Special Issue "The Quantum Vacuum"
Deadline for manuscript submissions: closed (31 December 2019).
2. INFN, Laboratori Nazionali del Sud, Via S. Sofia 44, I-95123 Catania, Italy
Interests: casimir physics; quantum electrodynamics; quantum fluctuations; radiative processes in static and dynamical structured environments; quantum field theory in accelerated frames and in a curved space-time; PT symmetric non-Hermitian Hamiltonians in quantum mechanics; quantum optomechanics; resonances and dressed unstable states; microscopic origin of time asymmetry in quantum physics; cosmological axions and dark matter
Special Issues and Collections in MDPI journals
Interests: quantum electrodynamics, casimir and casimir-Polder effects; quantum fluctuations; quantum field theory in accelerated frames and in a curved space-time; non-Hermitian Hamiltonians in quantum mechanics
Interests: quantum electrodynamics; vacuum magnetic birefringence; experimental casimir physics; vacuum fluctuations; axions searches; dark matter direct detection; experimental gravity
In quantum field theory, the vacuum state has highly nontrivial features. Field fluctuations and related field energy densities exist even in the absence of real quanta of the field. The existence of these field fluctuations has many observable effects, such as the Lamb shift, the anomalous magnetic moment of elementary particles, the atom-surface Casimir–Polder force, and the Casimir effect. Also, the structure and the dynamic properties of the quantum vacuum depend on the system considered: vacuum field fluctuations can be modified by the presence of matter and external fields and, in turn, they can influence the physical properties of matter, leading to striking observable effects. In quantum electrodynamics they yield, among other effects, the Casimir force, the Casimir–Polder interaction between neutral polarizable objects, and the birefringence of the vacuum. While the latter has not yet been observed in a laboratory, the former two effects have been verified in remarkable experiments. The Casimir force, for instance, has been measured in different configurations, and its dependence on the geometry and magnetodielectric properties of the bodies involved has also been investigated, showing good agreement between theory and experiments. The vacuum of quantum chromodynamics also has highly nontrivial features, possibly related to the confinement of quarks. All these effects strongly depend on the boundary conditions, as well as on the non-adiabatic motion of the boundaries (the dynamic Casimir effect) or the uniformly accelerated motion of the observer (the Unruh effect). Field fluctuations are also supposed to be a source term for the gravitational field, and it has been suggested that they are part of the dark energy of the universe.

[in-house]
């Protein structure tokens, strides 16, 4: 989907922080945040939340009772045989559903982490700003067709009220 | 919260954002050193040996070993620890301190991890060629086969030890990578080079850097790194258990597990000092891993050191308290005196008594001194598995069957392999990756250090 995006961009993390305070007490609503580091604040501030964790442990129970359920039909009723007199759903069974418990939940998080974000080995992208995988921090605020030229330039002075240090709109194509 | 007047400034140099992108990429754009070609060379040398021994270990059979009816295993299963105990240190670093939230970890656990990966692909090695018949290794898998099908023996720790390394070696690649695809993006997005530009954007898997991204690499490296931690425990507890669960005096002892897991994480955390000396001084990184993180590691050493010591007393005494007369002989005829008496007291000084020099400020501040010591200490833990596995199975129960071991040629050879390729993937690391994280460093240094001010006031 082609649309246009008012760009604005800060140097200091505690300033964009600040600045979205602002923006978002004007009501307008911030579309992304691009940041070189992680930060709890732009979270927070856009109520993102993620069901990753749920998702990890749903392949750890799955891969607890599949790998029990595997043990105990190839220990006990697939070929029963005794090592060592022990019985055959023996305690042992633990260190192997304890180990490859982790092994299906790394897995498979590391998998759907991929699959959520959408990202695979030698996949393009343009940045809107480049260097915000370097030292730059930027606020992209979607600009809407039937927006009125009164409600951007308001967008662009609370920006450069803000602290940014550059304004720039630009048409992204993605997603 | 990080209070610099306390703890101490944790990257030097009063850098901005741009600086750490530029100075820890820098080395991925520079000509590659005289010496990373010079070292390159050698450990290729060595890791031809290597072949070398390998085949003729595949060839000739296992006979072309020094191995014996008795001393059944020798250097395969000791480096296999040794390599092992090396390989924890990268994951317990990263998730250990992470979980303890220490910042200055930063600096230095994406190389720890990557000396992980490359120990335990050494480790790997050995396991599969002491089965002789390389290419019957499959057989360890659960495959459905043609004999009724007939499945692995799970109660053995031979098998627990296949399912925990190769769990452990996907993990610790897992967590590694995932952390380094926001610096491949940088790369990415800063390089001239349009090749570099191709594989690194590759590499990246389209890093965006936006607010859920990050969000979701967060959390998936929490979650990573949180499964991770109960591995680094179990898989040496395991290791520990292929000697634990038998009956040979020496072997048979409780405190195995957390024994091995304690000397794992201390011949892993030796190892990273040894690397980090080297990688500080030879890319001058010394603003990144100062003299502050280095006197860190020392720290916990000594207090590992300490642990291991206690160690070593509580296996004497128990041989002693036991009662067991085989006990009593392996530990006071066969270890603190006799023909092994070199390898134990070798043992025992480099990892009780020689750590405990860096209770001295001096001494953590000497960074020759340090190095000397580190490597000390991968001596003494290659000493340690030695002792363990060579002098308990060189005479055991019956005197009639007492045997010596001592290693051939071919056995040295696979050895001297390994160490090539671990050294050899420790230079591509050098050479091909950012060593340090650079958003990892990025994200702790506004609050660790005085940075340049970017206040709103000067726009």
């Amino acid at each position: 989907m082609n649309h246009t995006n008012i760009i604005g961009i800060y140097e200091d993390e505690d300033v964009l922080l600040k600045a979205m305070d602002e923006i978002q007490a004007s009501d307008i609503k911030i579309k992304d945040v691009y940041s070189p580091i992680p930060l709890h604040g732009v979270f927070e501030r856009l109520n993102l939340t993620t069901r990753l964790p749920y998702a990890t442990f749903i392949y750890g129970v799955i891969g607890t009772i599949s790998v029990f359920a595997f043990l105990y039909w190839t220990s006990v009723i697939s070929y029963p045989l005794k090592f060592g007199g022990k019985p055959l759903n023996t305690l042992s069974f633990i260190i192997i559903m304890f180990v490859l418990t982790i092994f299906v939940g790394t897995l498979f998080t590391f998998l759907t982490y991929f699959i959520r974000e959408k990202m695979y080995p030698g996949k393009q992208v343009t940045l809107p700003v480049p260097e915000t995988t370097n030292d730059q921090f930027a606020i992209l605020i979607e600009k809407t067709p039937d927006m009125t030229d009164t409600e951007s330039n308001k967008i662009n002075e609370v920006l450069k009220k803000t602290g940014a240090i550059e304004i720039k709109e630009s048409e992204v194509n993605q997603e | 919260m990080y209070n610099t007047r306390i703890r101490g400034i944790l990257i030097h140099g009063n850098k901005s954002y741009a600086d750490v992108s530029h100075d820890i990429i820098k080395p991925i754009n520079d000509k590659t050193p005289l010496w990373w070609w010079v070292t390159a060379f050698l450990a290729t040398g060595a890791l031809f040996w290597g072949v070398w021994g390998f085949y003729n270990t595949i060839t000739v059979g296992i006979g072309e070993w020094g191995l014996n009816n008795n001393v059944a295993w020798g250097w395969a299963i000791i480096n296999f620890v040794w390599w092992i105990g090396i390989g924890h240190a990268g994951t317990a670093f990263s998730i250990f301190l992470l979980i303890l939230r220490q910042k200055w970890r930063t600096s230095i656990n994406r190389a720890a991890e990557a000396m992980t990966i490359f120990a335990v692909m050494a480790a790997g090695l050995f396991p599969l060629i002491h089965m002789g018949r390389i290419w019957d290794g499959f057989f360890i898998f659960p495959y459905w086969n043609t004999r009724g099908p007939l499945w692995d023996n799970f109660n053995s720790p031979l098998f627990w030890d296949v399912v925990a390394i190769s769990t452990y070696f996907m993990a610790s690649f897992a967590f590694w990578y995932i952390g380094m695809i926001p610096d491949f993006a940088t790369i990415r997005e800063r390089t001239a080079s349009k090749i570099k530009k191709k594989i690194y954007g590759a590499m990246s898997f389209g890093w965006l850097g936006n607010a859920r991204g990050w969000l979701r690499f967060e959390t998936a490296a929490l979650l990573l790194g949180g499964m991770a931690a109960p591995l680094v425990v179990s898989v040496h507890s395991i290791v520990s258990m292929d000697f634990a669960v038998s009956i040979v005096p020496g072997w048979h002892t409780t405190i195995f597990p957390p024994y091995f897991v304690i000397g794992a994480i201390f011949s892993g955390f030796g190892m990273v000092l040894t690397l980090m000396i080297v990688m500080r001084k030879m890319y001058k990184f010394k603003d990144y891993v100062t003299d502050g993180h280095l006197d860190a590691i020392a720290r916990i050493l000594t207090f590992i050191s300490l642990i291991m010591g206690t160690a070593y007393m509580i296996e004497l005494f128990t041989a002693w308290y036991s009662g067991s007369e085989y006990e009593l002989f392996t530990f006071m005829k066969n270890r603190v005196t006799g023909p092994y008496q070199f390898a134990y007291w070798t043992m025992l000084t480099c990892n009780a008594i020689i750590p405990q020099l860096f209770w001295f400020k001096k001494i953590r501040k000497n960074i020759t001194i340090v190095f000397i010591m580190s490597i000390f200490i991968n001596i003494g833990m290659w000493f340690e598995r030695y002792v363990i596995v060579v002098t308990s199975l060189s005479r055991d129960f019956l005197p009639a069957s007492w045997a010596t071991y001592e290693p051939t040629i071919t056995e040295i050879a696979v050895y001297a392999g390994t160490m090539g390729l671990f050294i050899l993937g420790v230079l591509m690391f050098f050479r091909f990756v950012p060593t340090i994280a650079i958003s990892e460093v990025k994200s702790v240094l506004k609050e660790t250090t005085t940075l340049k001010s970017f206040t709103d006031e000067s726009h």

List of potential topics to be covered:
- The vacuum of quantum electrodynamics and quantum chromodynamics.
- Vacuum field fluctuations and energy densities.
- Quantum field theory with external boundary conditions.
- Casimir and Casimir–Polder effects, in equilibrium and nonequilibrium conditions.
- Measurements of the Casimir and Casimir–Polder forces.
- Dynamic Casimir and Casimir–Polder effect.
- Quantum friction.
- Theory and experimental tests of the vacuum magnetic birefringence.
- Bag model of hadrons.
- Quark-gluon plasma.
- The Fulling–Davies–Unruh effect. Quantum field theory in accelerated frames and in a curved spacetime.
- The Hawking–Bekenstein radiation and the Unruh effect in analogue systems.
- Black hole thermodynamics.
- Gravitational effects of vacuum energy, dark energy and dark matter.
Prof. Roberto Passante
Prof. Giuseppe Ruoso
Prof. Salvatore Spagnolo
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